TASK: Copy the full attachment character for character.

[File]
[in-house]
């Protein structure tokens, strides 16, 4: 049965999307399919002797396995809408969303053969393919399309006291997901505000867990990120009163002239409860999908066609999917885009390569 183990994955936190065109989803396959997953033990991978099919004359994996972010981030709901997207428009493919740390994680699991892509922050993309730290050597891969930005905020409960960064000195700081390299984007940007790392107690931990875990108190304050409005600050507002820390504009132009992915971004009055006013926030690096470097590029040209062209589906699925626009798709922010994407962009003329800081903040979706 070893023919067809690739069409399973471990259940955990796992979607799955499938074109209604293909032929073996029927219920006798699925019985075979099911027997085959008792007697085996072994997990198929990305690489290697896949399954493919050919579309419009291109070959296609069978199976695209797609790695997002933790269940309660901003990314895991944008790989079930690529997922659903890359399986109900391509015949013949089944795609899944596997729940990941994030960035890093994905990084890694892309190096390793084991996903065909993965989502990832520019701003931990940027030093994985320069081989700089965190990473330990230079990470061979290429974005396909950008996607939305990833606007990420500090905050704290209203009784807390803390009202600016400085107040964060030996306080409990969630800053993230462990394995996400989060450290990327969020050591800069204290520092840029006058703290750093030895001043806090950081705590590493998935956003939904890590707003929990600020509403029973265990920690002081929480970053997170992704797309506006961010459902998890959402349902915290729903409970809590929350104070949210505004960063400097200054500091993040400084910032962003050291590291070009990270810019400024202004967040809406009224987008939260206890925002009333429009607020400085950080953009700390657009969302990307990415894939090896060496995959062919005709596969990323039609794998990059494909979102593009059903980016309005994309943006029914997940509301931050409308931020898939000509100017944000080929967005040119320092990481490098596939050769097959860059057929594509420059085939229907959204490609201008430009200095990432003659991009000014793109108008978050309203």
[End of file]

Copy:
[in-house]
């Protein structure tokens, strides 16, 4: 049965999307399919002797396995809408969303053969393919399309006291997901505000867990990120009163002239409860999908066609999917885009390569 183990994955936190065109989803396959997953033990991978099919004359994996972010981030709901997207428009493919740390994680699991892509922050993309730290050597891969930005905020409960960064000195700081390299984007940007790392107690931990875990108190304050409005600050507002820390504009132009992915971004009055006013926030690096470097590029040209062209589906699925626009798709922010994407962009003329800081903040979706 070893023919067809690739069409399973471990259940955990796992979607799955499938074109209604293909032929073996029927219920006798699925019985075979099911027997085959008792007697085996072994997990198929990305690489290697896949399954493919050919579309419009291109070959296609069978199976695209797609790695997002933790269940309660901003990314895991944008790989079930690529997922659903890359399986109900391509015949013949089944795609899944596997729940990941994030960035890093994905990084890694892309190096390793084991996903065909993965989502990832520019701003931990940027030093994985320069081989700089965190990473330990230079990470061979290429974005396909950008996607939305990833606007990420500090905050704290209203009784807390803390009202600016400085107040964060030996306080409990969630800053993230462990394995996400989060450290990327969020050591800069204290520092840029006058703290750093030895001043806090950081705590590493998935956003939904890590707003929990600020509403029973265990920690002081929480970053997170992704797309506006961010459902998890959402349902915290729903409970809590929350104070949210505004960063400097200054500091993040400084910032962003050291590291070009990270810019400024202004967040809406009224987008939260206890925002009333429009607020400085950080953009700390657009969302990307990415894939090896060496995959062919005709596969990323039609794998990059494909979102593009059903980016309005994309943006029914997940509301931050409308931020898939000509100017944000080929967005040119320092990481490098596939050769097959860059057929594509420059085939229907959204490609201008430009200095990432003659991009000014793109108008978050309203």